Hezonja’s poor decision-making, meanwhile, has principally been on the pick and roll. These are plays specifically geared towards getting the ballhandler an advantage, and Hezonja has attempted to make use of that advantage. He certainly needs to improve on his spatial recognition, and perhaps should look for his teammates more frequently, but on the whole I see this criticism as being overly harsh of a 20-year-old kid playing against adults who have spent their whole careers learning PnR coverage.

To me, Hezonja’s playing style is much closer to Klay Thompson than it is to JR Smith.

One of the biggest reasons for that is Hezonja’s driving ability. Everyone has seen him throw down enormous dunks, but this is a  far more infrequent occurrence than his mixtapes would lead you to believe. In March, Derek Bodner posted some statistics comparing the finishing ability of the elite wings in the draft. I do not have access to SportVU, so I will use those same statistics. In halfcourt settings, the four best wing prospects had the following stats (accurate as of March 21):

Player

Rim FG%

% of FGA

Justise Winslow

55.1

42.5

Stanley Johnson

47.2

32.1

Kelly Oubre

53.2

33.9

Mario Hezonja

60.9

20.7

It is encouraging that Hezonja shoots such a high percentage when he gets to the rim, but the more pertinent number is how rarely that occurs. Some of that may be due to more selectivity on his part—if he shoots a fantastic percentage, some of that must be down to the quality of the shots. But only attempting 20% of his halfcourt field goals at the rim suggests that some of it is due to a skill deficit as well.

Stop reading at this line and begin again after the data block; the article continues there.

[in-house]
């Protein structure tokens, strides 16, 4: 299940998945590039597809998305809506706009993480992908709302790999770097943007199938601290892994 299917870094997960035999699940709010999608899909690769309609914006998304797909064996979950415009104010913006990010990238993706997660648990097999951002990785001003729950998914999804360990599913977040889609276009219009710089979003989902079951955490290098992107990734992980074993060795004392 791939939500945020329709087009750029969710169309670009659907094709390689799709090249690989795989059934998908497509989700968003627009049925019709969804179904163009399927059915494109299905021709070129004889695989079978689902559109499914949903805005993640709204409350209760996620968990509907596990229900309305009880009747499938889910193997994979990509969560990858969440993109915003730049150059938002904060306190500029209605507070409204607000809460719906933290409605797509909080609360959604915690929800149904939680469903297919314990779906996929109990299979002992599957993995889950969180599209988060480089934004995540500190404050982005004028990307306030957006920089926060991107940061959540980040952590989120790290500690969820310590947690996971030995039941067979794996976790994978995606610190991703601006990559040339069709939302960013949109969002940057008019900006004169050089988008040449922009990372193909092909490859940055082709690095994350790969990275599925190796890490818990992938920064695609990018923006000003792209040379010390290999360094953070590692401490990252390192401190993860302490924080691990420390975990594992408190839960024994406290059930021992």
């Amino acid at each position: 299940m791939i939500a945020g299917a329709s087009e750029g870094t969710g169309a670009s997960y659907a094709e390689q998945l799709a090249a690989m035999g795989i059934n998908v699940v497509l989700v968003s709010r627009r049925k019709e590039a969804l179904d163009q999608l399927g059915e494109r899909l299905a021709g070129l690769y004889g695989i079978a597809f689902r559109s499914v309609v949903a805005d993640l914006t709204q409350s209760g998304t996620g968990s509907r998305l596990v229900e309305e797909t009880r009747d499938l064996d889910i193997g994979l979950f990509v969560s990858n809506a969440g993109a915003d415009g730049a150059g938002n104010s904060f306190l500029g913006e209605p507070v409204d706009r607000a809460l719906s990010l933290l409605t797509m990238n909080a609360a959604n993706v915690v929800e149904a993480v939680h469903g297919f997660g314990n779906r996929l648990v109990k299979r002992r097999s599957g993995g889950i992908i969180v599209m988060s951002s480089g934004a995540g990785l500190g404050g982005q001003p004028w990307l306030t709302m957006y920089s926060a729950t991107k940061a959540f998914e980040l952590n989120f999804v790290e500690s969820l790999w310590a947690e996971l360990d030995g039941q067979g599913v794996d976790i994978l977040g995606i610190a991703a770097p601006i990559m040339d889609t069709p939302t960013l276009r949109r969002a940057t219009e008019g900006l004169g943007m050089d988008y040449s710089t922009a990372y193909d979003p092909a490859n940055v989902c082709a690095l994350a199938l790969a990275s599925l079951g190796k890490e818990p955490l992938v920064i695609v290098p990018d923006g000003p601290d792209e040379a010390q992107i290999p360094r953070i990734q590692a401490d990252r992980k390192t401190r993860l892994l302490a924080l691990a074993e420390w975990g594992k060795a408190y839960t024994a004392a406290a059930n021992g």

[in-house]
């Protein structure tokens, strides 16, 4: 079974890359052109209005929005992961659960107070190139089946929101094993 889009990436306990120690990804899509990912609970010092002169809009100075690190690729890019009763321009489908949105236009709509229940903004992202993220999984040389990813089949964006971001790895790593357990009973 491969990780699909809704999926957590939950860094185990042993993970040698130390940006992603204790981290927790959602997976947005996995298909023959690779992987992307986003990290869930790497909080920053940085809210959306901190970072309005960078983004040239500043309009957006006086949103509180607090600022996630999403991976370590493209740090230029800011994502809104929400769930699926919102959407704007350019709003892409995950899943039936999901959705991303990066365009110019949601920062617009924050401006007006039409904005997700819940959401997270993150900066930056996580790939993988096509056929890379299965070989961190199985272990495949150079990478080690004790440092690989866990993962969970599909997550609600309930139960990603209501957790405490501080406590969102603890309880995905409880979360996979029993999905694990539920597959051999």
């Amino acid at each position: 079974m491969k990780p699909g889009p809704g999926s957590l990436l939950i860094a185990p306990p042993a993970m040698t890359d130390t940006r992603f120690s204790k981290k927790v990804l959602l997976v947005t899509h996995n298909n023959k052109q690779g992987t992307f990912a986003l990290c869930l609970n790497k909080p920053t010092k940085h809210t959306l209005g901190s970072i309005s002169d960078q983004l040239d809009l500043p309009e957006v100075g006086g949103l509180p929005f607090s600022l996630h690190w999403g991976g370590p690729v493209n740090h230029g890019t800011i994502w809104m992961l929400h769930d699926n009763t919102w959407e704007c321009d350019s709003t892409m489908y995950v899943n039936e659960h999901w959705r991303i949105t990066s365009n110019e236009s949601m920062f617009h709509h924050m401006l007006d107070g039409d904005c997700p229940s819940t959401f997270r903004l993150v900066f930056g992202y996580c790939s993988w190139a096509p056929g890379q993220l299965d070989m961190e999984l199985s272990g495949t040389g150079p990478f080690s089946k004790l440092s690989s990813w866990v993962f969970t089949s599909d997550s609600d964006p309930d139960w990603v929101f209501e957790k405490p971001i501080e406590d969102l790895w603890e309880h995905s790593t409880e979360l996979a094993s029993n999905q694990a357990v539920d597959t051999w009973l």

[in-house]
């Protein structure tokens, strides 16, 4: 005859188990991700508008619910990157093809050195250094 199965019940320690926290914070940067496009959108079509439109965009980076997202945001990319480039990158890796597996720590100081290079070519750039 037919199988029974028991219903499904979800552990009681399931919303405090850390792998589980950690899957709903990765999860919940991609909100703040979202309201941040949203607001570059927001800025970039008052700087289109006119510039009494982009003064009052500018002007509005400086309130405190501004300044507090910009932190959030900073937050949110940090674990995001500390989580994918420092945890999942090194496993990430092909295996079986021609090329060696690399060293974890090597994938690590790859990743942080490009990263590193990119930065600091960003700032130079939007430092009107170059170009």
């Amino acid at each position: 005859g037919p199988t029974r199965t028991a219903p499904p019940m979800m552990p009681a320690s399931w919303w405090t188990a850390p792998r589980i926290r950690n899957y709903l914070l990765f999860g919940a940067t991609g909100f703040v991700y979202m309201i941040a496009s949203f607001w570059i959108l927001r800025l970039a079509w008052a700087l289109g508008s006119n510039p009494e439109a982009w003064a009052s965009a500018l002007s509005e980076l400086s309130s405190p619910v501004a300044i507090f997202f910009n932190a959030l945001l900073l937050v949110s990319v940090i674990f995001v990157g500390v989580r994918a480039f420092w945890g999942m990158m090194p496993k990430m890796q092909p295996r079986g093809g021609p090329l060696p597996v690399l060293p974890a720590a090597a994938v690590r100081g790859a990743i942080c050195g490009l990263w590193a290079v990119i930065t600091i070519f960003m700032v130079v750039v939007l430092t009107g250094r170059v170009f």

In fact, Hezonja rarely even attempts to get to the rack. Nearly 60% of his field goal attempts are from 3; for reference, 42% of Thompson’s were this year, and 49% of JJ Redick's were. He settles for far too many jumpers, and isn’t able to stress the defense in a North-South manner as meaningfully as he does with his gravity. It is encouraging that he doesn’t often force the issue, as it helps to avoid unnecessary turnovers, but assuming that he will achieve his potential as a slasher without hedging that stance seems like a step too far.

I would be remiss not to mention his defense, too. He has been inconsistent this year, and it may be a part of what has hampered his playing time at FCB. He isn’t always in a strong stance, and his effort wanes depending on situation. The good news is that none of his weaknesses are because of a physical inability to execute defensive principles. When dialed in, Hezonja’s defense has shown to be good, although not elite, and he certainly has the size and length to be an issue for opposing offenses. I don’t think it can be considered a true strength of his at the moment, but would also not call it a flag.

Still, whenever I think of Hezonja on this Sixers’ team, my thoughts always return to that Goldsberry article. I think he has a shot to be a very good player in most of the situations that he winds up in. But given the probability that Brett Brown would be able to turn one or two of his contested shots into open ones in each game, I think his ceiling would be raised in Philadelphia. Even the best shooters become better when their shots are wide open. Put Hezonja in a Sixers’ shirt, and we could be watching that scenario in real time over the next 5-10 years.